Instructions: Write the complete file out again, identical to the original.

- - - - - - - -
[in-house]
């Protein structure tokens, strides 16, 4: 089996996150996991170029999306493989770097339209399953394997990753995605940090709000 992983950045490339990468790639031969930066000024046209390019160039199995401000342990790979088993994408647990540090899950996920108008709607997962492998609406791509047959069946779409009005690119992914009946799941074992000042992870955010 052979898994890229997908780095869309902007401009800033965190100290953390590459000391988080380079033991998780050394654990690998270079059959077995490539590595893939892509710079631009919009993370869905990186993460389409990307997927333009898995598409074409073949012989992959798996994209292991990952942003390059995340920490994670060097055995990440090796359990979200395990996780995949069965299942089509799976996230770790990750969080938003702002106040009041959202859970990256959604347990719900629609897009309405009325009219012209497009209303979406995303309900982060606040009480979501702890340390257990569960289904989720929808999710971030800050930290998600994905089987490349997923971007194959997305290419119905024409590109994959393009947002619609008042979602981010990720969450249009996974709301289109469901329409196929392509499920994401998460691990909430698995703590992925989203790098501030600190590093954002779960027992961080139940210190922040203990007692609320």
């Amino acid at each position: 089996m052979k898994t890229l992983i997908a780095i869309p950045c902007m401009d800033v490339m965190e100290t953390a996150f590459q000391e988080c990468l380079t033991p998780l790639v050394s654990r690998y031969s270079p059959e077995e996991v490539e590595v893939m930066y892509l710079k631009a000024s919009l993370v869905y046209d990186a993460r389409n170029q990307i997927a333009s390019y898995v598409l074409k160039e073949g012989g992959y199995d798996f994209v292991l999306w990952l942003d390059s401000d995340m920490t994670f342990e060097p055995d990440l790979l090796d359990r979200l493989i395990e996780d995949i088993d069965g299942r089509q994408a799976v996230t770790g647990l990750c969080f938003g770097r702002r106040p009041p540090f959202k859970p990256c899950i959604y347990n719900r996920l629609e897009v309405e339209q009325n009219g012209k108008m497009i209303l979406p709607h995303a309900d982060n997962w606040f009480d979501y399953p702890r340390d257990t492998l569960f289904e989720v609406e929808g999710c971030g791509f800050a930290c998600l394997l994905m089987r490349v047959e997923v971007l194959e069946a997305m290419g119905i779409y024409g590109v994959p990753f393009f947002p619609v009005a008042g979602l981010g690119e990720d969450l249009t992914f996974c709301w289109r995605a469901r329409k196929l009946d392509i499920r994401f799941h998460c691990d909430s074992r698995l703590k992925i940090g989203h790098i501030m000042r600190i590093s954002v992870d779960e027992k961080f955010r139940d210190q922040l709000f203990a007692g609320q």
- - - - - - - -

[in-house]
């Protein structure tokens, strides 16, 4: 089996996150996991170029999306493989770097339209399953394997990753995605940090709000 992983950045490339990468790639031969930066000024046209390019160039199995401000342990790979088993994408647990540090899950996920108008709607997962492998609406791509047959069946779409009005690119992914009946799941074992000042992870955010 052979898994890229997908780095869309902007401009800033965190100290953390590459000391988080380079033991998780050394654990690998270079059959077995490539590595893939892509710079631009919009993370869905990186993460389409990307997927333009898995598409074409073949012989992959798996994209292991990952942003390059995340920490994670060097055995990440090796359990979200395990996780995949069965299942089509799976996230770790990750969080938003702002106040009041959202859970990256959604347990719900629609897009309405009325009219012209497009209303979406995303309900982060606040009480979501702890340390257990569960289904989720929808999710971030800050930290998600994905089987490349997923971007194959997305290419119905024409590109994959393009947002619609008042979602981010990720969450249009996974709301289109469901329409196929392509499920994401998460691990909430698995703590992925989203790098501030600190590093954002779960027992961080139940210190922040203990007692609320």
């Amino acid at each position: 089996m052979k898994t890229l992983i997908a780095i869309p950045c902007m401009d800033v490339m965190e100290t953390a996150f590459q000391e988080c990468l380079t033991p998780l790639v050394s654990r690998y031969s270079p059959e077995e996991v490539e590595v893939m930066y892509l710079k631009a000024s919009l993370v869905y046209d990186a993460r389409n170029q990307i997927a333009s390019y898995v598409l074409k160039e073949g012989g992959y199995d798996f994209v292991l999306w990952l942003d390059s401000d995340m920490t994670f342990e060097p055995d990440l790979l090796d359990r979200l493989i395990e996780d995949i088993d069965g299942r089509q994408a799976v996230t770790g647990l990750c969080f938003g770097r702002r106040p009041p540090f959202k859970p990256c899950i959604y347990n719900r996920l629609e897009v309405e339209q009325n009219g012209k108008m497009i209303l979406p709607h995303a309900d982060n997962w606040f009480d979501y399953p702890r340390d257990t492998l569960f289904e989720v609406e929808g999710c971030g791509f800050a930290c998600l394997l994905m089987r490349v047959e997923v971007l194959e069946a997305m290419g119905i779409y024409g590109v994959p990753f393009f947002p619609v009005a008042g979602l981010g690119e990720d969450l249009t992914f996974c709301w289109r995605a469901r329409k196929l009946d392509i499920r994401f799941h998460c691990d909430s074992r698995l703590k992925i940090g989203h790098i501030m000042r600190i590093s954002v992870d779960e027992k961080f955010r139940d210190q922040l709000f203990a007692g609320q």